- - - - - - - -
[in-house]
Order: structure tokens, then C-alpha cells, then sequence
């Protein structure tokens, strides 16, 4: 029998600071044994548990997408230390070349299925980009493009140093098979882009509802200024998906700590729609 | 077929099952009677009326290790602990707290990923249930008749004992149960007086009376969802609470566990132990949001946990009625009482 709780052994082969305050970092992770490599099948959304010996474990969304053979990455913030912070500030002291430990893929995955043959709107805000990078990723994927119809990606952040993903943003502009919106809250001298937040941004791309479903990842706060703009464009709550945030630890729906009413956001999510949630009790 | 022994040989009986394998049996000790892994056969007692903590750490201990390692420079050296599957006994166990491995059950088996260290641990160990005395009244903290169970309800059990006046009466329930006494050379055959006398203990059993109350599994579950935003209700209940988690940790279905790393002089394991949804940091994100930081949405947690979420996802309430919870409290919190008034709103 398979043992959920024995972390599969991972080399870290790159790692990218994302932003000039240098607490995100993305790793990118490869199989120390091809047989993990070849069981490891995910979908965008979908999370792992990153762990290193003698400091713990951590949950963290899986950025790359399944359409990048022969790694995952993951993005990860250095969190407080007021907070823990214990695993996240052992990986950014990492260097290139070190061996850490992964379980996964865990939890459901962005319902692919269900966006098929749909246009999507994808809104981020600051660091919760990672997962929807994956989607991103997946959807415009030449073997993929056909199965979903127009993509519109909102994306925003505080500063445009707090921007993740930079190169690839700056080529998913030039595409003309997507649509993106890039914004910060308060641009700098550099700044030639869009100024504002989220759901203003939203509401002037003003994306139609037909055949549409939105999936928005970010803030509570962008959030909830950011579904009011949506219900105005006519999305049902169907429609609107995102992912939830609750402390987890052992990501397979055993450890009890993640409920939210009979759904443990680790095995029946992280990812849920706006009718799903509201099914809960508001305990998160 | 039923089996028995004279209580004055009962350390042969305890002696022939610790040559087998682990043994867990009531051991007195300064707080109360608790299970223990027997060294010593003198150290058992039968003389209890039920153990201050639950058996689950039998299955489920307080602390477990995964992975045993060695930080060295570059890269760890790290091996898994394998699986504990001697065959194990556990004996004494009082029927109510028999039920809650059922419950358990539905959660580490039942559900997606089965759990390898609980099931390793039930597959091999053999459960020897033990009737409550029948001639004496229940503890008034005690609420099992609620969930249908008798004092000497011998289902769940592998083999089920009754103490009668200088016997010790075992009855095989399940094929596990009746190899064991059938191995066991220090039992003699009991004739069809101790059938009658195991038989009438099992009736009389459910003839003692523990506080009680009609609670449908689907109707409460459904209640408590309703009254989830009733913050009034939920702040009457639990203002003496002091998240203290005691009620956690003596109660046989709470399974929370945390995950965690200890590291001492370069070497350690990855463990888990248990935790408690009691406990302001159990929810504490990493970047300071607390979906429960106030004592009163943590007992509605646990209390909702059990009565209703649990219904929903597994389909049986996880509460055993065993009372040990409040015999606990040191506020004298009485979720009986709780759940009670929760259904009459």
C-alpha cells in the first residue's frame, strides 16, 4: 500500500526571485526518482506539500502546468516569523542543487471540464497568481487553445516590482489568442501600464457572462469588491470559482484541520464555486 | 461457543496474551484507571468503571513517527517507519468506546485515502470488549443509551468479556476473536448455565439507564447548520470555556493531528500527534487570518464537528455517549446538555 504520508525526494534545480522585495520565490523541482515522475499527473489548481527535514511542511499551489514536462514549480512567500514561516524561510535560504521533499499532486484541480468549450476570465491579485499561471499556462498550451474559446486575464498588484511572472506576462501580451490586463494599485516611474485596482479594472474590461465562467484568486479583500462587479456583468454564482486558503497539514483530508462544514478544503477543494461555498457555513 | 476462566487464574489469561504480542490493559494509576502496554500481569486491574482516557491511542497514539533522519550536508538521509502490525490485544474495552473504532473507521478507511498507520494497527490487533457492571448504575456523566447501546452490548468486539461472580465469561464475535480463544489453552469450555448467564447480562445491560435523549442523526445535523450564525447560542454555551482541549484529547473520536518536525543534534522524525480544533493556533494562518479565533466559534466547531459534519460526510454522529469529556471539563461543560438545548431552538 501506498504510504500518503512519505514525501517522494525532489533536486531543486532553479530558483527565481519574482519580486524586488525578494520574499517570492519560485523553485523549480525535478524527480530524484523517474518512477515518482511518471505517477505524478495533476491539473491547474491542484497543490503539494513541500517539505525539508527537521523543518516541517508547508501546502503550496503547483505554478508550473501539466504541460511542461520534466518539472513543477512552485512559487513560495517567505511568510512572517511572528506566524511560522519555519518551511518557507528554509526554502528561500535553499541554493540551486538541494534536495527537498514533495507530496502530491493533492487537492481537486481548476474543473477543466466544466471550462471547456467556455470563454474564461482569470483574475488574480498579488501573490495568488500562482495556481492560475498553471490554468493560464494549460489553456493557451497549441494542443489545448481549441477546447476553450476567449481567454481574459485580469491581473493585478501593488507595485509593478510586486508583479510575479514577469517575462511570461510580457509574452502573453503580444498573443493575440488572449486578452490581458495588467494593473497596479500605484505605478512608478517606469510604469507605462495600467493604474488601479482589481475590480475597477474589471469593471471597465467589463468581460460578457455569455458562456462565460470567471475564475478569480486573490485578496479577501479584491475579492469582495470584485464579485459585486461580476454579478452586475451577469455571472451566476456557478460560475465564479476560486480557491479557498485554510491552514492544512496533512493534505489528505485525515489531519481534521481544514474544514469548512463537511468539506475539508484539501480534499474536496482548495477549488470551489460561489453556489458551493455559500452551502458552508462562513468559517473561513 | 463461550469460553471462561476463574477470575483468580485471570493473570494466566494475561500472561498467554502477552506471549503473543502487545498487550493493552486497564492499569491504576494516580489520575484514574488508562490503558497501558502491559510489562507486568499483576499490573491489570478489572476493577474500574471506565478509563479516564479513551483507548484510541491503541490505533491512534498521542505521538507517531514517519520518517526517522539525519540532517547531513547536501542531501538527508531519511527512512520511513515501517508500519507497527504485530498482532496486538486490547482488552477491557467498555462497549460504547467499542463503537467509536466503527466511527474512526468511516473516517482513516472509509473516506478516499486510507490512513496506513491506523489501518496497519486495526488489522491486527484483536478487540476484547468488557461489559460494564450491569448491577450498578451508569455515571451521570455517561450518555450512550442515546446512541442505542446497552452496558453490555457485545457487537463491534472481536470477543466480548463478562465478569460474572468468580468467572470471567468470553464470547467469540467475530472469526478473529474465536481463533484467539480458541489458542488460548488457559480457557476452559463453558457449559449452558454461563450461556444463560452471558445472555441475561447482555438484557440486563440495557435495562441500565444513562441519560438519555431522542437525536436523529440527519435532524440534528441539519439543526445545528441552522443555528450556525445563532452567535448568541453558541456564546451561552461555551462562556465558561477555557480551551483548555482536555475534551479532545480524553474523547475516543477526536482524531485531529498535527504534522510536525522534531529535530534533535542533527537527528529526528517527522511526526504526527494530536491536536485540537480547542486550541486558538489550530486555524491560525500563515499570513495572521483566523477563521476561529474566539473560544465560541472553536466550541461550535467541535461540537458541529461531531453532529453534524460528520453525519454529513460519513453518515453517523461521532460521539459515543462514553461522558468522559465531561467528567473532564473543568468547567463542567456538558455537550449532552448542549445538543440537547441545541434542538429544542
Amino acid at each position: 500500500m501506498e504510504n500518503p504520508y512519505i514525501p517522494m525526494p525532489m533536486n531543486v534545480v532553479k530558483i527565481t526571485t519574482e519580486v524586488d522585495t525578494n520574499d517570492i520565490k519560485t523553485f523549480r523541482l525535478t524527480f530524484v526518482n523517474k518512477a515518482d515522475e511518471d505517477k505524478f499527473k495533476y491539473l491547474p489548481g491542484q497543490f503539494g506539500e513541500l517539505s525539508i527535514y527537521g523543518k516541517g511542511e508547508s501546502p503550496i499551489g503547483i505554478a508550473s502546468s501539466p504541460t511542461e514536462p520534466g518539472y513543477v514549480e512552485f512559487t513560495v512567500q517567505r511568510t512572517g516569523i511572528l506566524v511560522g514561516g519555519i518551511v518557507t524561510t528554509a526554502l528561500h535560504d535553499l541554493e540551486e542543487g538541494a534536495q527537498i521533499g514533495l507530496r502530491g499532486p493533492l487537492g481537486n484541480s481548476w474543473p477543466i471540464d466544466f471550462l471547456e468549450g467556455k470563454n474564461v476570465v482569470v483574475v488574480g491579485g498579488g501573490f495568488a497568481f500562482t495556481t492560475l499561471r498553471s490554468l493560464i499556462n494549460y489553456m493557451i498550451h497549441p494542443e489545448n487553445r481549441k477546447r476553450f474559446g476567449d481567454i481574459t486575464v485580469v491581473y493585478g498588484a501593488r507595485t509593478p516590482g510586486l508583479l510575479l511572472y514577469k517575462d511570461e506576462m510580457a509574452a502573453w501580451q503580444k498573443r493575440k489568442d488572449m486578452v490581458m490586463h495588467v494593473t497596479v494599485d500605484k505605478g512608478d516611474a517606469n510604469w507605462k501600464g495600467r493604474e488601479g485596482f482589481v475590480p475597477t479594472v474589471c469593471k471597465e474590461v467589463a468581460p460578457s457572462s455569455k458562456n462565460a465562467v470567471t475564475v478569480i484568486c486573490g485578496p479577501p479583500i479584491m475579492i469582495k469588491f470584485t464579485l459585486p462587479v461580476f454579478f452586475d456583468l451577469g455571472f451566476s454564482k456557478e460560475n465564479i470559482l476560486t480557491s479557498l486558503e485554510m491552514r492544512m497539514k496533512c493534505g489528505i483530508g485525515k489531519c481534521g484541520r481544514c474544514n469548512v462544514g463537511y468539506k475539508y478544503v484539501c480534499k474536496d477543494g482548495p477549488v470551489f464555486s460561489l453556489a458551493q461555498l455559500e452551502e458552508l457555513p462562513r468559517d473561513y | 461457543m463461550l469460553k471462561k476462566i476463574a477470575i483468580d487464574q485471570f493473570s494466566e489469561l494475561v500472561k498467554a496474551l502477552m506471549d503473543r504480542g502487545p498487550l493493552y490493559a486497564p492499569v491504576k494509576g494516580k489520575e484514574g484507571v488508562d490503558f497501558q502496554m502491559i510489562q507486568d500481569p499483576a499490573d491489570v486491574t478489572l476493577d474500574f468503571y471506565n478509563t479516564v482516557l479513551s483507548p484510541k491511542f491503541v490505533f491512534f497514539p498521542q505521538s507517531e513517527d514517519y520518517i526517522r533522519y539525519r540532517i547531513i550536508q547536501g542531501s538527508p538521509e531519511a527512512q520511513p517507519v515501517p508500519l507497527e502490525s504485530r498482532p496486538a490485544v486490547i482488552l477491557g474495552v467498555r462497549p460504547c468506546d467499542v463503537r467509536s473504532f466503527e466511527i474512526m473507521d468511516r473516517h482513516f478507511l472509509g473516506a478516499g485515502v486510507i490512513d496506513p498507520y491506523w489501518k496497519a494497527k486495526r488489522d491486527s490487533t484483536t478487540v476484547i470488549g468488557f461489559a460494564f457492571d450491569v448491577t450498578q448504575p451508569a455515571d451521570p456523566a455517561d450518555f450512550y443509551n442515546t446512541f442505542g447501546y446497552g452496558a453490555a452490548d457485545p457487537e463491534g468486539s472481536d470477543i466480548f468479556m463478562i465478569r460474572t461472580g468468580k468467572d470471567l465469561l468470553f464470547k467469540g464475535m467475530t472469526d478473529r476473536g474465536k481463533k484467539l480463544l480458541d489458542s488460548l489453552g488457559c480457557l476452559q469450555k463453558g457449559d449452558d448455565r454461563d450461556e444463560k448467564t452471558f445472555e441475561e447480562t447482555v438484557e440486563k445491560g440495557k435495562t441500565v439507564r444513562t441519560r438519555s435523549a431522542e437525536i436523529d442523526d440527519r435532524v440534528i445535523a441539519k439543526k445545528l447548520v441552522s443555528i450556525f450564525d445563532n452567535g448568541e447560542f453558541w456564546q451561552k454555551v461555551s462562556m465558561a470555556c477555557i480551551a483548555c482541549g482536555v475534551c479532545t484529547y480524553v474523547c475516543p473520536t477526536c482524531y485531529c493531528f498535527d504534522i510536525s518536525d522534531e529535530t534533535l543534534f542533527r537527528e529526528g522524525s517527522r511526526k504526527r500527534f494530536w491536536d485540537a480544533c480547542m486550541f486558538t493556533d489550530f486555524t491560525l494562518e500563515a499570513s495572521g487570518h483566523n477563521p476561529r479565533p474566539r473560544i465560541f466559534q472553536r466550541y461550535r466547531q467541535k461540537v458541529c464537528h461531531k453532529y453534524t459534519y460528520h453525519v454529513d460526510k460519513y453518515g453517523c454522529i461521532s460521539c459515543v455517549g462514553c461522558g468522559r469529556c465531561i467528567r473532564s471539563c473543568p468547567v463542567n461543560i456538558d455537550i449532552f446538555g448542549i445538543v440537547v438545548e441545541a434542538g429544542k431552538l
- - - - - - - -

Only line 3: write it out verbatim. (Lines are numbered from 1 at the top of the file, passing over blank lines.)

């Protein structure tokens, strides 16, 4: 029998600071044994548990997408230390070349299925980009493009140093098979882009509802200024998906700590729609 | 077929099952009677009326290790602990707290990923249930008749004992149960007086009376969802609470566990132990949001946990009625009482 709780052994082969305050970092992770490599099948959304010996474990969304053979990455913030912070500030002291430990893929995955043959709107805000990078990723994927119809990606952040993903943003502009919106809250001298937040941004791309479903990842706060703009464009709550945030630890729906009413956001999510949630009790 | 022994040989009986394998049996000790892994056969007692903590750490201990390692420079050296599957006994166990491995059950088996260290641990160990005395009244903290169970309800059990006046009466329930006494050379055959006398203990059993109350599994579950935003209700209940988690940790279905790393002089394991949804940091994100930081949405947690979420996802309430919870409290919190008034709103 398979043992959920024995972390599969991972080399870290790159790692990218994302932003000039240098607490995100993305790793990118490869199989120390091809047989993990070849069981490891995910979908965008979908999370792992990153762990290193003698400091713990951590949950963290899986950025790359399944359409990048022969790694995952993951993005990860250095969190407080007021907070823990214990695993996240052992990986950014990492260097290139070190061996850490992964379980996964865990939890459901962005319902692919269900966006098929749909246009999507994808809104981020600051660091919760990672997962929807994956989607991103997946959807415009030449073997993929056909199965979903127009993509519109909102994306925003505080500063445009707090921007993740930079190169690839700056080529998913030039595409003309997507649509993106890039914004910060308060641009700098550099700044030639869009100024504002989220759901203003939203509401002037003003994306139609037909055949549409939105999936928005970010803030509570962008959030909830950011579904009011949506219900105005006519999305049902169907429609609107995102992912939830609750402390987890052992990501397979055993450890009890993640409920939210009979759904443990680790095995029946992280990812849920706006009718799903509201099914809960508001305990998160 | 039923089996028995004279209580004055009962350390042969305890002696022939610790040559087998682990043994867990009531051991007195300064707080109360608790299970223990027997060294010593003198150290058992039968003389209890039920153990201050639950058996689950039998299955489920307080602390477990995964992975045993060695930080060295570059890269760890790290091996898994394998699986504990001697065959194990556990004996004494009082029927109510028999039920809650059922419950358990539905959660580490039942559900997606089965759990390898609980099931390793039930597959091999053999459960020897033990009737409550029948001639004496229940503890008034005690609420099992609620969930249908008798004092000497011998289902769940592998083999089920009754103490009668200088016997010790075992009855095989399940094929596990009746190899064991059938191995066991220090039992003699009991004739069809101790059938009658195991038989009438099992009736009389459910003839003692523990506080009680009609609670449908689907109707409460459904209640408590309703009254989830009733913050009034939920702040009457639990203002003496002091998240203290005691009620956690003596109660046989709470399974929370945390995950965690200890590291001492370069070497350690990855463990888990248990935790408690009691406990302001159990929810504490990493970047300071607390979906429960106030004592009163943590007992509605646990209390909702059990009565209703649990219904929903597994389909049986996880509460055993065993009372040990409040015999606990040191506020004298009485979720009986709780759940009670929760259904009459």